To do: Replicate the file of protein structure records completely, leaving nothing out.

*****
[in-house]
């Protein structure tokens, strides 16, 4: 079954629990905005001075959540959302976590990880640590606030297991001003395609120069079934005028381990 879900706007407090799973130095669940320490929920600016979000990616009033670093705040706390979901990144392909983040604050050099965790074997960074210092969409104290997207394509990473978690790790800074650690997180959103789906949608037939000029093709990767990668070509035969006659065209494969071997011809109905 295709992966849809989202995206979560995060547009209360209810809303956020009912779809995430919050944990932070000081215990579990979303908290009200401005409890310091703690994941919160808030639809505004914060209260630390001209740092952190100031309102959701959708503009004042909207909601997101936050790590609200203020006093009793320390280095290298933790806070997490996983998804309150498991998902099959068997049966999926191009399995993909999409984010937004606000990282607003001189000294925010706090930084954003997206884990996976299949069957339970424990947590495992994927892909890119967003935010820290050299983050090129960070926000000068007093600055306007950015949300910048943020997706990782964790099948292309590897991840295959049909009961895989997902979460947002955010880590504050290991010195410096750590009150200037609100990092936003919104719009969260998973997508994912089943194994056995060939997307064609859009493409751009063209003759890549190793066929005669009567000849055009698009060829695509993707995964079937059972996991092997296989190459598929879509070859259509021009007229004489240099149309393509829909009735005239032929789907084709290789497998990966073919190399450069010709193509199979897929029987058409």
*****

[in-house]
């Protein structure tokens, strides 16, 4: 079954629990905005001075959540959302976590990880640590606030297991001003395609120069079934005028381990 879900706007407090799973130095669940320490929920600016979000990616009033670093705040706390979901990144392909983040604050050099965790074997960074210092969409104290997207394509990473978690790790800074650690997180959103789906949608037939000029093709990767990668070509035969006659065209494969071997011809109905 295709992966849809989202995206979560995060547009209360209810809303956020009912779809995430919050944990932070000081215990579990979303908290009200401005409890310091703690994941919160808030639809505004914060209260630390001209740092952190100031309102959701959708503009004042909207909601997101936050790590609200203020006093009793320390280095290298933790806070997490996983998804309150498991998902099959068997049966999926191009399995993909999409984010937004606000990282607003001189000294925010706090930084954003997206884990996976299949069957339970424990947590495992994927892909890119967003935010820290050299983050090129960070926000000068007093600055306007950015949300910048943020997706990782964790099948292309590897991840295959049909009961895989997902979460947002955010880590504050290991010195410096750590009150200037609100990092936003919104719009969260998973997508994912089943194994056995060939997307064609859009493409751009063209003759890549190793066929005669009567000849055009698009060829695509993707995964079937059972996991092997296989190459598929879509070859259509021009007229004489240099149309393509829909009735005239032929789907084709290789497998990966073919190399450069010709193509199979897929029987058409």